Will people let Dropcam see into their homes when it’s owned by Google?

Will people let Dropcam see into their homes when it’s owned by Google?

By Kabir Chibber @quinto_quarto 8 hours ago

Nest, which makes internet-connected smart devices for the home, has boughtDropcam, which makes cameras that monitor the home, for $555 million. Nest was itself acquired by Google back in January for $3.2 billion.

“Eventually, the plan is for us to work together to reinvent products that will help shape the future of the conscious home and bring our shared vision to more and more people around the world,” Nest co-founder Matt Rogers said. Both companies make products for the internet of things, an all-compassing term for devices that become more useful when connected to the web.

Dropcam sells cameras that let you see what’s going on at home over the web, and also allows you to store recordings in the cloud. The company says that almost 40% of its customers pay for cloud recording. The company began when co-founder Greg Duffy tried to help his father determine which neighbor’s dog was pooping on his lawn.

The acquisition means that Google adds home monitoring to thermostats, smoke detectors, laptops, and robots as its hardware offerings grow. Both Nest and Dropcam make their money by selling hardware and subscriptions. With Google making more than 90% of its revenue from advertising, it moved quickly to assuage fears that Google would peer into your house and let marketers know how you like your morning coffee.

Rogers said Dropcam will come under Nest’s privacy policy, which explicitly states that it needs a user’s permission to share their data with third parties, including Google. Nest’s Fadell has vowed that “we have no changes planned” to that policy.



About bambooinnovator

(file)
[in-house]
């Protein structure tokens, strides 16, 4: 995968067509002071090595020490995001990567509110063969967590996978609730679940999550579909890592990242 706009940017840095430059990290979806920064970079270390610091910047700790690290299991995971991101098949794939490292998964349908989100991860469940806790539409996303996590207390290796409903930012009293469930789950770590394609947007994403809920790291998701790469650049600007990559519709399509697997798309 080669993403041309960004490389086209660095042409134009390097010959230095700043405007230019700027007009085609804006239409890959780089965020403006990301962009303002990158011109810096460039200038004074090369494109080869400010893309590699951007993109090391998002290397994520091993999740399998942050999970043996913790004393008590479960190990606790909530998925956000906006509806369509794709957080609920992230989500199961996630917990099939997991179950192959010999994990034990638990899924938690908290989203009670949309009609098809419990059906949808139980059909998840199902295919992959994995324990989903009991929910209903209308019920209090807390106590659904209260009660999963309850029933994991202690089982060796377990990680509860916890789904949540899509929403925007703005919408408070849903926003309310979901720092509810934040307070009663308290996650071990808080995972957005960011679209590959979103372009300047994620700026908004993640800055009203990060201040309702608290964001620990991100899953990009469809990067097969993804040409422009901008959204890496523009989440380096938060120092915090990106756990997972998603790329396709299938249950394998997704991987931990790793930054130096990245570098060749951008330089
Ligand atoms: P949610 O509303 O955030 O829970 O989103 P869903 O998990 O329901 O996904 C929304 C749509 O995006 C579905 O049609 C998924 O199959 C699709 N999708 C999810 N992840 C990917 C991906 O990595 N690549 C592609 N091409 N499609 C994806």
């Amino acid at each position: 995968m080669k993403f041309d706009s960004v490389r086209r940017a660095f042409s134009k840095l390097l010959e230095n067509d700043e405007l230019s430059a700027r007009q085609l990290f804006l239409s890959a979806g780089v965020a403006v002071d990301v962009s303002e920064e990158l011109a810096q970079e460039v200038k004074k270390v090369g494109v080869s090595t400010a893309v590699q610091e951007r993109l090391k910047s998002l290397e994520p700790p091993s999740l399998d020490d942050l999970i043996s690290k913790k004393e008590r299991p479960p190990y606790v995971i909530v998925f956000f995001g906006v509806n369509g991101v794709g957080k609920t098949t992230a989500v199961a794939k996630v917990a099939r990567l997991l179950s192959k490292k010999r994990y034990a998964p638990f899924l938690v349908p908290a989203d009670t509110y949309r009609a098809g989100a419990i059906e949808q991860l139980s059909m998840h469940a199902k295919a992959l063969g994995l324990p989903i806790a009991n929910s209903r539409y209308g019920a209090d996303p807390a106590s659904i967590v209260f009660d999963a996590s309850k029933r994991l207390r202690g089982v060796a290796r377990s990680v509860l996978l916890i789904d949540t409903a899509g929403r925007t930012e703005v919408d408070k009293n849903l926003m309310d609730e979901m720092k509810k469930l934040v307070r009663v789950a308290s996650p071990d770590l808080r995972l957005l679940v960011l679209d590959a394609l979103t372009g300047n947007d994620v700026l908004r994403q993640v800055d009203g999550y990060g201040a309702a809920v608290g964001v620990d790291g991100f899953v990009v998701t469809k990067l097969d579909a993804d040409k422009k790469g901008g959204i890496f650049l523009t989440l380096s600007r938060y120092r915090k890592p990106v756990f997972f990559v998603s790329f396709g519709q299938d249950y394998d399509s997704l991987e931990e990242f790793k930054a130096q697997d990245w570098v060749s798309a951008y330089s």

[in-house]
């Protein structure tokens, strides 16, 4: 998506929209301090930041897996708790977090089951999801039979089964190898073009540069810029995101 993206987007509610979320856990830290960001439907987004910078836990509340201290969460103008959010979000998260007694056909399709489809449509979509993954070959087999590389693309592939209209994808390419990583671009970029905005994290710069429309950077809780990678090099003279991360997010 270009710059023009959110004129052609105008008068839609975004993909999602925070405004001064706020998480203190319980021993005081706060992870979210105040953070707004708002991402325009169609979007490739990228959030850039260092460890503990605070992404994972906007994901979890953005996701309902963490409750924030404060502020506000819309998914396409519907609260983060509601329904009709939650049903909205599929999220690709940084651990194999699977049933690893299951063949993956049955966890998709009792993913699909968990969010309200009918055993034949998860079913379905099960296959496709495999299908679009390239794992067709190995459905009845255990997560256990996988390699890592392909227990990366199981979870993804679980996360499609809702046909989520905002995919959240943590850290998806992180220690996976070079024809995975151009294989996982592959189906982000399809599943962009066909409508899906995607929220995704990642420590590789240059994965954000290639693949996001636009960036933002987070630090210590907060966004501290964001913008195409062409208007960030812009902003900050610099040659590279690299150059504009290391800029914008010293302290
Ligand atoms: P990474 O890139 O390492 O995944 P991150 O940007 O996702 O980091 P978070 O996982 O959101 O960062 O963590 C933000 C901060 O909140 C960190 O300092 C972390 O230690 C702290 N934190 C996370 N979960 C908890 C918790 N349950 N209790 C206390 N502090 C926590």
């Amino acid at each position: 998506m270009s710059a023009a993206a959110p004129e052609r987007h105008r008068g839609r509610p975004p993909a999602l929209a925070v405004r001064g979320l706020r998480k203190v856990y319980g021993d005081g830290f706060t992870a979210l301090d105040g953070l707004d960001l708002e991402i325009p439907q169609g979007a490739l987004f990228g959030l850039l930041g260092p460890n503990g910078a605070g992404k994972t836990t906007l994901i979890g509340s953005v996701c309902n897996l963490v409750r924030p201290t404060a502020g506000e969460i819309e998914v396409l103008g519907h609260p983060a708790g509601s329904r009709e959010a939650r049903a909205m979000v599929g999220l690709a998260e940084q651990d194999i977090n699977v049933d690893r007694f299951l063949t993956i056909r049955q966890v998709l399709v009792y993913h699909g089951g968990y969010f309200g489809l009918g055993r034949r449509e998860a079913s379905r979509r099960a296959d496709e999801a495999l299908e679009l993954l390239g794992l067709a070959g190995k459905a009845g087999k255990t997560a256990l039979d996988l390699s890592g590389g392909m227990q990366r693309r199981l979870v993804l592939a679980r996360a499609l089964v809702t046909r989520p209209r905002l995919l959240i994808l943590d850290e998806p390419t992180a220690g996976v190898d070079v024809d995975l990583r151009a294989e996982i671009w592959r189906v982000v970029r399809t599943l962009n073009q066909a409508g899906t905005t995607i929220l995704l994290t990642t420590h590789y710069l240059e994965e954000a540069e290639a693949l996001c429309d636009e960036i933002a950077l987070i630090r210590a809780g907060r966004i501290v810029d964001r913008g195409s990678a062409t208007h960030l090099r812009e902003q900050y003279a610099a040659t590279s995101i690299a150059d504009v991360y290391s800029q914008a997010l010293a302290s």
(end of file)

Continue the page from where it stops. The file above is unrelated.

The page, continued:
KB Kee is the Managing Editor of the Moat Report Asia (, a research service focused exclusively on highlighting undervalued wide-moat businesses in Asia; subscribers from North America, Europe, the Oceania and Asia include professional value investors with over $20 billion in asset under management in equities, some of the world’s biggest secretive global hedge fund giants, and savvy private individual investors who are lifelong learners in the art of value investing. KB has been rooted in the principles of value investing for over a decade as an analyst in Asian capital markets. He was head of research and fund manager at a Singapore-based value investment firm. As a member of the investment committee, he helped the firm’s Asia-focused equity funds significantly outperform the benchmark index. He was previously the portfolio manager for Asia-Pacific equities at Korea’s largest mutual fund company. KB has trained CEOs, entrepreneurs, CFOs, management executives in business strategy, value investing, macroeconomic and industry trends, and detecting accounting frauds in Singapore, HK and China. KB was a faculty (accounting) at SMU teaching accounting courses. KB is currently the Chief Investment Officer at an ASX-listed investment holdings company since September 2015, helping to manage the listed Asian equities investments in the Hidden Champions Fund. Disclaimer: This article is for discussion purposes only and does not constitute an offer, recommendation or solicitation to buy or sell any investments, securities, futures or options. All articles in the website reflect the personal opinions of the writer.

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